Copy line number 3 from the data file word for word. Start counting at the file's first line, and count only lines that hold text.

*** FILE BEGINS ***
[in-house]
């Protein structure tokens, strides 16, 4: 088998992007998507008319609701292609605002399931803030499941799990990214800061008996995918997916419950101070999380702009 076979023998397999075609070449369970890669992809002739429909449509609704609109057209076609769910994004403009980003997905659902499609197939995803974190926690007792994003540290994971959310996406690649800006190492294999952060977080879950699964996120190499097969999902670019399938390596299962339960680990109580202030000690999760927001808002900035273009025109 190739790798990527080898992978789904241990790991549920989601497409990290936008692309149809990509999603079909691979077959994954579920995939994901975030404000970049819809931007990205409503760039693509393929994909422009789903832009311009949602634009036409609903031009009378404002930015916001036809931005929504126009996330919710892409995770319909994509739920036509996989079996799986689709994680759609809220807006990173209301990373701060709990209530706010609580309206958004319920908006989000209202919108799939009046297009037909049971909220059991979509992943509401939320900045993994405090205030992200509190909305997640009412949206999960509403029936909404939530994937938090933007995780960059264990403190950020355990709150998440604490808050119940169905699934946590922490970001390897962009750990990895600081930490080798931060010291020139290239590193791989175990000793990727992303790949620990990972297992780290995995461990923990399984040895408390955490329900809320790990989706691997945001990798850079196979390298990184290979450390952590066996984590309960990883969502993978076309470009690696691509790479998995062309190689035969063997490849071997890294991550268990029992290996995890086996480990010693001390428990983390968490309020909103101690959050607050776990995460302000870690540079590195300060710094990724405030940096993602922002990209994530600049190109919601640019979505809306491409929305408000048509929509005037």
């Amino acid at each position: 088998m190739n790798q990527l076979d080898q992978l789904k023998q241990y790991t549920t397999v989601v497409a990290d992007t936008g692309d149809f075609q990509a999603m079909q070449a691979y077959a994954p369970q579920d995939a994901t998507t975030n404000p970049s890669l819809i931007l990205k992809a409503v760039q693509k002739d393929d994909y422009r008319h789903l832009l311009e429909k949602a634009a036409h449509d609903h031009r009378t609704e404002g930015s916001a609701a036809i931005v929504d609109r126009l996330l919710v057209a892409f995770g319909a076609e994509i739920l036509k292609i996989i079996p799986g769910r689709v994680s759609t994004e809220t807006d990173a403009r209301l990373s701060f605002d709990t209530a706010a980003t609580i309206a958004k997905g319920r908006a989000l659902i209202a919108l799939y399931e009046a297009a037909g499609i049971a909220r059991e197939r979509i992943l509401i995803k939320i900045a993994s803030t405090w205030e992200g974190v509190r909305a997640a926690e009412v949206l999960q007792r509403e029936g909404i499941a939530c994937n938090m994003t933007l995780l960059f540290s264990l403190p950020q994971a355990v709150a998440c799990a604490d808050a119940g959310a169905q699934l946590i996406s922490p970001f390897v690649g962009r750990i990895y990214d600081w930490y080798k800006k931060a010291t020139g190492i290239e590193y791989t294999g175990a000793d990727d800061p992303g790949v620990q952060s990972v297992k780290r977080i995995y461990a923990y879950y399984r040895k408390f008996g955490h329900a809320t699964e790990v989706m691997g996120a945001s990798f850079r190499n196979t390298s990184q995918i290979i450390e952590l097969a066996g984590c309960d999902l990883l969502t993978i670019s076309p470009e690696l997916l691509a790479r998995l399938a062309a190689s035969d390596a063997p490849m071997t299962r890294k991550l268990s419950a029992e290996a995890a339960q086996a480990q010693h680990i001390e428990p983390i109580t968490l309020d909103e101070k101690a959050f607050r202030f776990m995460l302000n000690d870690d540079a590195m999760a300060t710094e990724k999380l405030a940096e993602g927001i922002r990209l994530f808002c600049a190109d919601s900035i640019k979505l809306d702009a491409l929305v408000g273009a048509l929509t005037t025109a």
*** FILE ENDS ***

């Amino acid at each position: 088998m190739n790798q990527l076979d080898q992978l789904k023998q241990y790991t549920t397999v989601v497409a990290d992007t936008g692309d149809f075609q990509a999603m079909q070449a691979y077959a994954p369970q579920d995939a994901t998507t975030n404000p970049s890669l819809i931007l990205k992809a409503v760039q693509k002739d393929d994909y422009r008319h789903l832009l311009e429909k949602a634009a036409h449509d609903h031009r009378t609704e404002g930015s916001a609701a036809i931005v929504d609109r126009l996330l919710v057209a892409f995770g319909a076609e994509i739920l036509k292609i996989i079996p799986g769910r689709v994680s759609t994004e809220t807006d990173a403009r209301l990373s701060f605002d709990t209530a706010a980003t609580i309206a958004k997905g319920r908006a989000l659902i209202a919108l799939y399931e009046a297009a037909g499609i049971a909220r059991e197939r979509i992943l509401i995803k939320i900045a993994s803030t405090w205030e992200g974190v509190r909305a997640a926690e009412v949206l999960q007792r509403e029936g909404i499941a939530c994937n938090m994003t933007l995780l960059f540290s264990l403190p950020q994971a355990v709150a998440c799990a604490d808050a119940g959310a169905q699934l946590i996406s922490p970001f390897v690649g962009r750990i990895y990214d600081w930490y080798k800006k931060a010291t020139g190492i290239e590193y791989t294999g175990a000793d990727d800061p992303g790949v620990q952060s990972v297992k780290r977080i995995y461990a923990y879950y399984r040895k408390f008996g955490h329900a809320t699964e790990v989706m691997g996120a945001s990798f850079r190499n196979t390298s990184q995918i290979i450390e952590l097969a066996g984590c309960d999902l990883l969502t993978i670019s076309p470009e690696l997916l691509a790479r998995l399938a062309a190689s035969d390596a063997p490849m071997t299962r890294k991550l268990s419950a029992e290996a995890a339960q086996a480990q010693h680990i001390e428990p983390i109580t968490l309020d909103e101070k101690a959050f607050r202030f776990m995460l302000n000690d870690d540079a590195m999760a300060t710094e990724k999380l405030a940096e993602g927001i922002r990209l994530f808002c600049a190109d919601s900035i640019k979505l809306d702009a491409l929305v408000g273009a048509l929509t005037t025109a």